On the other hand, companies with more than 50 employees that do not offer coverage will be levied a $2,000 per employee penalty, a minimal fee. In fact, a recent Congressional Budget Office report found that as many as 20 million Americans could actually lose their employer-sponsored coverage by 2019, as a significant proportion of businesses decide it is financially advantageous to drop the coverage and pay the fine.

The Obama administration long ago abandoned inclusion of a government-run “public option” on the exchange. Private insurers, who were originally opposed to the health care “reform,” began to come around after they saw the opportunity to gain an estimated 30 million new cash-paying customers channeled their way via the exchanges. As a further boon to insurers, there will also be no meaningful oversight over what they can charge for premiums. Additionally, the legislation is vague about what benefits insurers will be obliged to provide to meet the minimum requirements of the law.

Congressional Republicans and ultra-right forces have absurdly denounced the individual mandate—the cornerstone of the Obama-backed legislation—as the first step towards socialized medicine. Opposing from the right what is a pro-business, profit-boosting piece of legislation, opponents of the health care bill have seized the opportunity to pose as the champions of “individual liberty” and “personal choice.” This theme will no doubt be center-stage as opponents of the health care overhaul appear before the Supreme Court this week.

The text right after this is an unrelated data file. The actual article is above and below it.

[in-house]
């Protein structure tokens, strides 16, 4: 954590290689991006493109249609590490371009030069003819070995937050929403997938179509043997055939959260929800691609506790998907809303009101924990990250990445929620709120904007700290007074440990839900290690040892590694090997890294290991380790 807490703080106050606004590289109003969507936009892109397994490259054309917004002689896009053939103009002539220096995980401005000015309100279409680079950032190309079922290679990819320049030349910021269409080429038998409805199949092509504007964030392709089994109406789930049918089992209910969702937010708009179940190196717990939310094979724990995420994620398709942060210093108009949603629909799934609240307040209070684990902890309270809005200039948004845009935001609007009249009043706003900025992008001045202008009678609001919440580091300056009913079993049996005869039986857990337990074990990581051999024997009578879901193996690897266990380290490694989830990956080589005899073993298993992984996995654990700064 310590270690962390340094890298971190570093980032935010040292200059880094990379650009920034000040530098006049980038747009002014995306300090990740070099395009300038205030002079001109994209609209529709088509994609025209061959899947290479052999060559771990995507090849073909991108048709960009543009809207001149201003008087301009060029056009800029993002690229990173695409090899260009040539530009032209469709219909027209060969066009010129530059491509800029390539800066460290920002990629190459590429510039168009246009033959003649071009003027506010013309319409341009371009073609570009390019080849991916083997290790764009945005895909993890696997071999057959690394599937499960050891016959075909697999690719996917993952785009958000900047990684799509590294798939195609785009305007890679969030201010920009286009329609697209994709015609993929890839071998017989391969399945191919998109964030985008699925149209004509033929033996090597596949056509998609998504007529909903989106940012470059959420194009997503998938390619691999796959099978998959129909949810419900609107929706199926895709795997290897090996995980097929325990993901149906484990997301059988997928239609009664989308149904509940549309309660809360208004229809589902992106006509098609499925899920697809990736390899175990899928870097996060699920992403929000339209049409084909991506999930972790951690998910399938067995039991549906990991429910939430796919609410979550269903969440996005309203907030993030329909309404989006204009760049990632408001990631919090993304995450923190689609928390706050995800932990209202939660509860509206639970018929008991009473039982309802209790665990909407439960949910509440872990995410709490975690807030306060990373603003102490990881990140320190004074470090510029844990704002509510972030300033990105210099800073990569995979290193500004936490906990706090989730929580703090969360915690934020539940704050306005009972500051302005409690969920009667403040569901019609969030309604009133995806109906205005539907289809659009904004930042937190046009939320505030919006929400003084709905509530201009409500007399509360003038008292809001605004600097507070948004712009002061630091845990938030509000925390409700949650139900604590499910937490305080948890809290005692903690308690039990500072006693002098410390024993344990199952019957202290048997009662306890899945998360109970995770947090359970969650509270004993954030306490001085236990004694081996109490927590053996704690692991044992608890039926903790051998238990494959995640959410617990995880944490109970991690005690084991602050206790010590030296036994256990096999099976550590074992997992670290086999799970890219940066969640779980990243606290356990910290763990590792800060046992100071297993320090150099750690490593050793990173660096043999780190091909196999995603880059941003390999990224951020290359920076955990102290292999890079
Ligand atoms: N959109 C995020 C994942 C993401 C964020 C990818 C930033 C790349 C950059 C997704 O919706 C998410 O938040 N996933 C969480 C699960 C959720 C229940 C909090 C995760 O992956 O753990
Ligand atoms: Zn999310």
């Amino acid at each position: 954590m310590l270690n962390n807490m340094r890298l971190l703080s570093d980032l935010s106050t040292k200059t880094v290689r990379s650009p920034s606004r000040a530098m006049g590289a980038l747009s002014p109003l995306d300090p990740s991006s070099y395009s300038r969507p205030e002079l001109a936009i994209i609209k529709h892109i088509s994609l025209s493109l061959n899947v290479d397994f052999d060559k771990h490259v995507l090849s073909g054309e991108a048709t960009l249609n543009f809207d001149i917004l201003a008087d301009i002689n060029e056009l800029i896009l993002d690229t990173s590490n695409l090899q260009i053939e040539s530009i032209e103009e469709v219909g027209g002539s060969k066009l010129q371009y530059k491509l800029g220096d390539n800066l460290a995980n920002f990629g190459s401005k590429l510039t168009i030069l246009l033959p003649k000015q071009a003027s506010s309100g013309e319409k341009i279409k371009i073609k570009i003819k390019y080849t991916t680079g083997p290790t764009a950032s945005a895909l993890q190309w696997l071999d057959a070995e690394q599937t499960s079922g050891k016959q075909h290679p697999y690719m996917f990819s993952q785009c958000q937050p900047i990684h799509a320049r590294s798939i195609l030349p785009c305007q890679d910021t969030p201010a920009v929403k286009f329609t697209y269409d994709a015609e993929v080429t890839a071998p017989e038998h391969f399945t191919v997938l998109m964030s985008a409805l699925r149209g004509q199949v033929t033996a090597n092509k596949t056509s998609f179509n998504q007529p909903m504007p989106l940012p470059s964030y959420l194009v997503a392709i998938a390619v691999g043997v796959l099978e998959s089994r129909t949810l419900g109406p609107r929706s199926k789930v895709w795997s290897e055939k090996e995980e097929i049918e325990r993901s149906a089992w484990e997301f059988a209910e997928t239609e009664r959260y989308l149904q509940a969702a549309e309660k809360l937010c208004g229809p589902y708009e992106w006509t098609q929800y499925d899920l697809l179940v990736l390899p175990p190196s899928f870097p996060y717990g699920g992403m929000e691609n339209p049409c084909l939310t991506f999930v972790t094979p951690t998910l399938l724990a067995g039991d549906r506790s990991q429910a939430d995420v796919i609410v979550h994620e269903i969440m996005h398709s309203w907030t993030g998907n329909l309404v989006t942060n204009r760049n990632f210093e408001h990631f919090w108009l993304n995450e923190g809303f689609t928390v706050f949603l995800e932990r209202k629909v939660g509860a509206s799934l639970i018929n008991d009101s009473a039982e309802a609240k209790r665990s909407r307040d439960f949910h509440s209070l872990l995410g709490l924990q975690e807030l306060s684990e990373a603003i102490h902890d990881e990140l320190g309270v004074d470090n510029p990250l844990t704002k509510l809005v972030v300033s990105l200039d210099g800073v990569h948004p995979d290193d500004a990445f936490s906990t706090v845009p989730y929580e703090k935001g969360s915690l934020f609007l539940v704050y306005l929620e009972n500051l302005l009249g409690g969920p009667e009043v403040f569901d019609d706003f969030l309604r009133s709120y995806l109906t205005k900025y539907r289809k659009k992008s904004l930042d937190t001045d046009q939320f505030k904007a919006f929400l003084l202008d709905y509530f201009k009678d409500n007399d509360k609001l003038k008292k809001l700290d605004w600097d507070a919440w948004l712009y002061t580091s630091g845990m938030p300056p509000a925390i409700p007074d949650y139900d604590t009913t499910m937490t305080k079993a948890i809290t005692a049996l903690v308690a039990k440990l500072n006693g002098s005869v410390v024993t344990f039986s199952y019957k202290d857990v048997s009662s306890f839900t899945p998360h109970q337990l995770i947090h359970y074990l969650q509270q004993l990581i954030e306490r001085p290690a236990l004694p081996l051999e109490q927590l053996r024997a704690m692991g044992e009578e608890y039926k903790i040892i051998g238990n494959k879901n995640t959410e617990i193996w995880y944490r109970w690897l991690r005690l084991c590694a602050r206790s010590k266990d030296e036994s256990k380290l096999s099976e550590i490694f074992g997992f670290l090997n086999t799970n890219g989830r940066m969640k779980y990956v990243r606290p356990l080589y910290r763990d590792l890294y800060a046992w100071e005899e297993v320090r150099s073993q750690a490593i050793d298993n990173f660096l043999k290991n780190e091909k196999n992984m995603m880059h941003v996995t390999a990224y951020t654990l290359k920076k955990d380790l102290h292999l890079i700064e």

In reality, the two sides of the argument before the high court are engaged in an act of deception. Neither side is advancing the interests of the vast majority of ordinary Americans who have seen their health care costs skyrocket, their coverage deteriorate, or have lost their insurance altogether.

From the start, Obama has pitched his legislation, not as an expansion of health care as a social right, but as a business-friendly reform that will cut costs for corporations and the government. The president has openly boasted that his overhaul of the health care system will actually save the federal government an estimated $210 billion over 10 years. But the general population is asked to believe that the legislation will result in improved care and services!

What dominates the present debate regarding health care within the US political establishment—now elevated to the Supreme Court—is the most effective means of cutting government costs and boosting the profits of the private insurers and health care industry. All of this is to be done at the expense of the health and lives of ordinary working families.

A solution to the very real health care crisis faced by millions of Americans is not to be found among the politicians of either big business party, Democrat or Republican, or the Supreme Court justices, all of whom defend the domination of the financial elite over all aspects of social and economic life.

The answer requires putting an end to the privately owned health care corporations and medicine-for-profit and establishing genuine, socialized medicine. The Socialist Equality Party is intervening in the 2012 elections to advance a socialist program and the defense of the social rights of the working class, including the right to free, high-quality, state-run health care.